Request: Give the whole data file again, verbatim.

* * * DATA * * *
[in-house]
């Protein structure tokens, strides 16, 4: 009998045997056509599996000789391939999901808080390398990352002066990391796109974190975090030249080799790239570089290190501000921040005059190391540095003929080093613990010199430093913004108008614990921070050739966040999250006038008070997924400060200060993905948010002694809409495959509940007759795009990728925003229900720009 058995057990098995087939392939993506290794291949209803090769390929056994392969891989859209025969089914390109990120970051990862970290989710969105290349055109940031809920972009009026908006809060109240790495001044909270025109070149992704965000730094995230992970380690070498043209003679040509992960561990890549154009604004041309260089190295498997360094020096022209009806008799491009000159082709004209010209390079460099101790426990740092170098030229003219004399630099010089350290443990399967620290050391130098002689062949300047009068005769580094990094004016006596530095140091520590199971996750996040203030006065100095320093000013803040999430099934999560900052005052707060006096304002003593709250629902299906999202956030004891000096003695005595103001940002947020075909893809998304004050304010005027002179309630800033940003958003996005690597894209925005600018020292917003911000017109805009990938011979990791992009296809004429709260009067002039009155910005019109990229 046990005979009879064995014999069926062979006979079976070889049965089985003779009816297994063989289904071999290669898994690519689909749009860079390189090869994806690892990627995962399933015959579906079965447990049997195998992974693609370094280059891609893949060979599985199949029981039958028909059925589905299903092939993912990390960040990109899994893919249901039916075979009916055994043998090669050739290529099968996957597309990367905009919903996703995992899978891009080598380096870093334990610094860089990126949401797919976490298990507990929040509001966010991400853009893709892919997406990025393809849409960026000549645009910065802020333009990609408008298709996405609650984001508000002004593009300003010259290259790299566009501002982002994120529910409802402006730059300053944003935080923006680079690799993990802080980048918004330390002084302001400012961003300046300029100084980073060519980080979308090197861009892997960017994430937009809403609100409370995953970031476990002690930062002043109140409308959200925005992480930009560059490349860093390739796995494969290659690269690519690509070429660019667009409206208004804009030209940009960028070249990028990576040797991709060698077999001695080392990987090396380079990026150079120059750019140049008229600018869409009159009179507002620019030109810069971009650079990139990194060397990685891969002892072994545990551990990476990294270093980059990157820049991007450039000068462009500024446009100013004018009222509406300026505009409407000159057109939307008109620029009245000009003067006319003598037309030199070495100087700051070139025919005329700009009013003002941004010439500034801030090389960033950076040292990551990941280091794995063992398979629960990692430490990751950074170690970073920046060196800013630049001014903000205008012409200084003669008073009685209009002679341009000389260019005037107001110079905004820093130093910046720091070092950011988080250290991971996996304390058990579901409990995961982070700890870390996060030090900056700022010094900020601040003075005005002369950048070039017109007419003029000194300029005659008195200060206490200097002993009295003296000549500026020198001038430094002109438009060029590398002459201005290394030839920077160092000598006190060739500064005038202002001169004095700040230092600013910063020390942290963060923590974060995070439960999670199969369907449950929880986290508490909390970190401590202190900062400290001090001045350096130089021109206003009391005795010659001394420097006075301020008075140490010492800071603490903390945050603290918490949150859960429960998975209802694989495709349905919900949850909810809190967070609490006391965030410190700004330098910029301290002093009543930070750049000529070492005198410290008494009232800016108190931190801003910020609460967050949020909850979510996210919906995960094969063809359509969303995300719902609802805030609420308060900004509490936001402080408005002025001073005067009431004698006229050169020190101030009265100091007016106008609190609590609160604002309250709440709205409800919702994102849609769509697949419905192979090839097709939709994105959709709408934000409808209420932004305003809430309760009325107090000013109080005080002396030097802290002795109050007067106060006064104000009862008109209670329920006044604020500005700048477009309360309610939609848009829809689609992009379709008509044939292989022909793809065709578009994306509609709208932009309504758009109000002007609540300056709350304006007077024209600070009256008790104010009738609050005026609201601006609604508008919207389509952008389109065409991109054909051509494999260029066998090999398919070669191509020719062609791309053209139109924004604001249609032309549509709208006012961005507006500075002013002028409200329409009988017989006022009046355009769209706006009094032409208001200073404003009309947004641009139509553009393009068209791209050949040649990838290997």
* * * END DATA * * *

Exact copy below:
[in-house]
């Protein structure tokens, strides 16, 4: 009998045997056509599996000789391939999901808080390398990352002066990391796109974190975090030249080799790239570089290190501000921040005059190391540095003929080093613990010199430093913004108008614990921070050739966040999250006038008070997924400060200060993905948010002694809409495959509940007759795009990728925003229900720009 058995057990098995087939392939993506290794291949209803090769390929056994392969891989859209025969089914390109990120970051990862970290989710969105290349055109940031809920972009009026908006809060109240790495001044909270025109070149992704965000730094995230992970380690070498043209003679040509992960561990890549154009604004041309260089190295498997360094020096022209009806008799491009000159082709004209010209390079460099101790426990740092170098030229003219004399630099010089350290443990399967620290050391130098002689062949300047009068005769580094990094004016006596530095140091520590199971996750996040203030006065100095320093000013803040999430099934999560900052005052707060006096304002003593709250629902299906999202956030004891000096003695005595103001940002947020075909893809998304004050304010005027002179309630800033940003958003996005690597894209925005600018020292917003911000017109805009990938011979990791992009296809004429709260009067002039009155910005019109990229 046990005979009879064995014999069926062979006979079976070889049965089985003779009816297994063989289904071999290669898994690519689909749009860079390189090869994806690892990627995962399933015959579906079965447990049997195998992974693609370094280059891609893949060979599985199949029981039958028909059925589905299903092939993912990390960040990109899994893919249901039916075979009916055994043998090669050739290529099968996957597309990367905009919903996703995992899978891009080598380096870093334990610094860089990126949401797919976490298990507990929040509001966010991400853009893709892919997406990025393809849409960026000549645009910065802020333009990609408008298709996405609650984001508000002004593009300003010259290259790299566009501002982002994120529910409802402006730059300053944003935080923006680079690799993990802080980048918004330390002084302001400012961003300046300029100084980073060519980080979308090197861009892997960017994430937009809403609100409370995953970031476990002690930062002043109140409308959200925005992480930009560059490349860093390739796995494969290659690269690519690509070429660019667009409206208004804009030209940009960028070249990028990576040797991709060698077999001695080392990987090396380079990026150079120059750019140049008229600018869409009159009179507002620019030109810069971009650079990139990194060397990685891969002892072994545990551990990476990294270093980059990157820049991007450039000068462009500024446009100013004018009222509406300026505009409407000159057109939307008109620029009245000009003067006319003598037309030199070495100087700051070139025919005329700009009013003002941004010439500034801030090389960033950076040292990551990941280091794995063992398979629960990692430490990751950074170690970073920046060196800013630049001014903000205008012409200084003669008073009685209009002679341009000389260019005037107001110079905004820093130093910046720091070092950011988080250290991971996996304390058990579901409990995961982070700890870390996060030090900056700022010094900020601040003075005005002369950048070039017109007419003029000194300029005659008195200060206490200097002993009295003296000549500026020198001038430094002109438009060029590398002459201005290394030839920077160092000598006190060739500064005038202002001169004095700040230092600013910063020390942290963060923590974060995070439960999670199969369907449950929880986290508490909390970190401590202190900062400290001090001045350096130089021109206003009391005795010659001394420097006075301020008075140490010492800071603490903390945050603290918490949150859960429960998975209802694989495709349905919900949850909810809190967070609490006391965030410190700004330098910029301290002093009543930070750049000529070492005198410290008494009232800016108190931190801003910020609460967050949020909850979510996210919906995960094969063809359509969303995300719902609802805030609420308060900004509490936001402080408005002025001073005067009431004698006229050169020190101030009265100091007016106008609190609590609160604002309250709440709205409800919702994102849609769509697949419905192979090839097709939709994105959709709408934000409808209420932004305003809430309760009325107090000013109080005080002396030097802290002795109050007067106060006064104000009862008109209670329920006044604020500005700048477009309360309610939609848009829809689609992009379709008509044939292989022909793809065709578009994306509609709208932009309504758009109000002007609540300056709350304006007077024209600070009256008790104010009738609050005026609201601006609604508008919207389509952008389109065409991109054909051509494999260029066998090999398919070669191509020719062609791309053209139109924004604001249609032309549509709208006012961005507006500075002013002028409200329409009988017989006022009046355009769209706006009094032409208001200073404003009309947004641009139509553009393009068209791209050949040649990838290997």